The good folks at www.doctorsax.biz sent me an e-mail saying that they had seen my progressing York research and that I might be interested in a horn they had.
The horn (if you click the pics to make them bigger, they’re not as fuzzy).
This is definitely a York-made instrument because it has the rather unique “toneholes on a plate” construction, which York patented. That’s not really the most interesting thing. If you look at this, you’ll see that the horn has 5 pearl keys on the lower stack.
I’ve started the conversation at http://www.woodwindforum.com/forums/showthread.php?t=3305. Allow me to start copying and pasting from the e-mails we’ve sent each other and a bit of further info on doctorsax’s website:
Comments from doctorsax: A long-time client replied to my suppositions about the “forked Eb”. He said:
On this one I figure you shift the ring finger to activate it and use the middle finger one down as well (note the arm to depress the E cup from the D touch). If you’re going to use your pinky you’d use the conventional Eb touch. The whole point (I figure) is to allow the fast C (or bell key notes) to Eb and back trill without taxing the RH pinky unduly. For the conventional (IE Conn/ Buescher et al) system you lift the middle finger to activate it. The Conn system requires a lot less fingering gymnastics. I note that is also has the arm so that the D touch also depresses the E cup. The difference is in the clever but frequently out of whack dual purpose E touch with its ‘close the E cup AND close the back Eb cup’ synching issues.
Of course I could be, and frequently am, completely wrong….
My Comments: I have had several saxophones with the fork Eb fingering. I generally have fingered it 123 | 1 and ring finger on the Eb. The middle finger or pinky finger is much too awkward for me. Then again, I do have large hands that span over an octave (each) on a piano.
There are several different fork Eb mechanisms and you can modify your fingering to accommodate them. Take, for instance, the mechanism that’s found on the Evette-Schaeffer System, Evette-Schaeffer Apogee, Selmer Modele 28 and a few other horns (here’s a good pic). The distance your ring finger would have to travel is considerably farther on these horns, so using that pinky might be an alternative if you have very small hands. However, if you had a horn with the alternate low C#, B and Bb keys, like this example, you immediately see that the ring finger makes a lot more sense. (By the way, while this keywork on that soprano is patented by Evette-Schaeffer, I’ve seen several other manufacturers use it, most notably Rampone.)
For what it’s worth, I never needed to use the fork Eb fingering or the G# trill. On some vintage horns, I’ve seen repairmen disable the fork Eb vent (via reversing the spring, corking the key down or even soldering a plate over the tone hole) and even go so far as to remove the G# trill key. I think that kind of surgery to your sax is unnecessary. If you don’t use those keys, just leave them alone. Same goes for the folks that have altissimo D# trill keys.
—> I really didn’t get the point that doctorsax was asking, which really was, “Why 5 keys and how do you finger the fork Eb on THIS beast?” I really need to do more reading comprehension :D. Anyhow, doctorsax wrote back and did tell me I missed the point. Thus corrected, I continued:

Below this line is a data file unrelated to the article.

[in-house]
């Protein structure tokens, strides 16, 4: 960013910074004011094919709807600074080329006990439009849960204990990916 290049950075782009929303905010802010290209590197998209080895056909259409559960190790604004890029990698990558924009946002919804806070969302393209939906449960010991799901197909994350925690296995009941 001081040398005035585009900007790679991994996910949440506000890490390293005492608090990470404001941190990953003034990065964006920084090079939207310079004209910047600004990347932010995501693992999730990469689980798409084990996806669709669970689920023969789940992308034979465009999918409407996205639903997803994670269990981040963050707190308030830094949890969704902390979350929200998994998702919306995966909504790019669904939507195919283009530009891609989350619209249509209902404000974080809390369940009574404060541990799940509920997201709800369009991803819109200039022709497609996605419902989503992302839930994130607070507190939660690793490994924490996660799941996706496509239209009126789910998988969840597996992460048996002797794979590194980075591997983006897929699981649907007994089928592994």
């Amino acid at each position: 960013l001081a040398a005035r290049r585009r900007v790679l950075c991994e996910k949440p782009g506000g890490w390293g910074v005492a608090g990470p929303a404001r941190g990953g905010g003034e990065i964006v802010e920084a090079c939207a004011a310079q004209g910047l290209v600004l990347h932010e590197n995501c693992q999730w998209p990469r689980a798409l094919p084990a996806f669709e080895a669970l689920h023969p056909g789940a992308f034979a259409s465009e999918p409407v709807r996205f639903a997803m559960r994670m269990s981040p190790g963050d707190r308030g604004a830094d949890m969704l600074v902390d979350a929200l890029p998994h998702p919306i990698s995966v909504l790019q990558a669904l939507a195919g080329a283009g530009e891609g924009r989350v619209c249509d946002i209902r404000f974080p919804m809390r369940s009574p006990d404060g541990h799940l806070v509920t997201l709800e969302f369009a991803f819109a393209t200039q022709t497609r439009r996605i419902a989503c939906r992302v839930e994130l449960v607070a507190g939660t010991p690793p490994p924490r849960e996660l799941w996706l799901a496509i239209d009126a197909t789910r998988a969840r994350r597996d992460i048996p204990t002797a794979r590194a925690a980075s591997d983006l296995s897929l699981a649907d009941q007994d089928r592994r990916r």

My Comments: I think we might be confusing terms — or, at least, keywork. Let me demonstrate from pictures, instead:
If you look at this pic, you have FIVE pearls, and I’m numbering them from top to bottom as 12345. So, an F would be 1, a G# trill is (just) 2, an E should be 13. A D should be 135. The forked Eb should be 14. I think. Hopefully :).
If you look at the lower stack of a random Conn, say this one, you’ve got four pearls: 1 is an F, a G# trill is (just) 2, an E is 13. A D is 134. The forked Eb is 14.
While I understand your “long time client’s” comment at http://www.doctorsax.biz/York_Tenor_63495.htm, C to D# isn’t a trill and it’s easy enough to roll your pinky from the C key to the Eb key if you needed to. However, he might be right.
Now, the questions on the York are:
* Does 135 produce a D or is it 134?
* Does 14 produce an Eb or is it 15?
It’s one of those, “I wish I could play the horn” moments. If you can give it a bit of a toot and check, that’d be great!
In any event, on a Conn, for instance, I’ve always played a fork Eb with the index finger on 1 and the ring finger on 4.
Comments from doctorsax: On that selfsame picture and numbering the righthand keys from 1 thru 5 starting at the top, like you also did:
* 1 = F
*13 (skipping the G# trill) = E
and here is where we are at variance: 134 = D, but 14 also gives a D (you can lift your middle finger and still get a D)
* 1345 = Eb
* 135 also = Eb. Even 15 gives an Eb; it is key #5 that opens the little Eb, so the 135 combo you say should play a D, does not. The 135 closes all the stack keys and opens the little Eb on the other side of the horn. If my index finger is on the 1, the only other finger that ergonomically can reach the 5 is my pinkie. I CAN stretch my ring finger down there, but it would not be an easily playable thing.
Frankly, if someone were to send the above to me I would have trouble following it. It is only by having the horn here on my lap that I can do this.
This should answer your questions:
* 134 = D
* 15 = Eb
Comments from Me: Your fingering info is interesting.
How about shifting everything down one: in other words, don’t finger 12, but 34 or 345. Do those fingerings come up with some tones? How about just 3 or just 4 or just 5?
I’ll ask the folks on my forum. It’s possible that a couple of them have come across horns like this.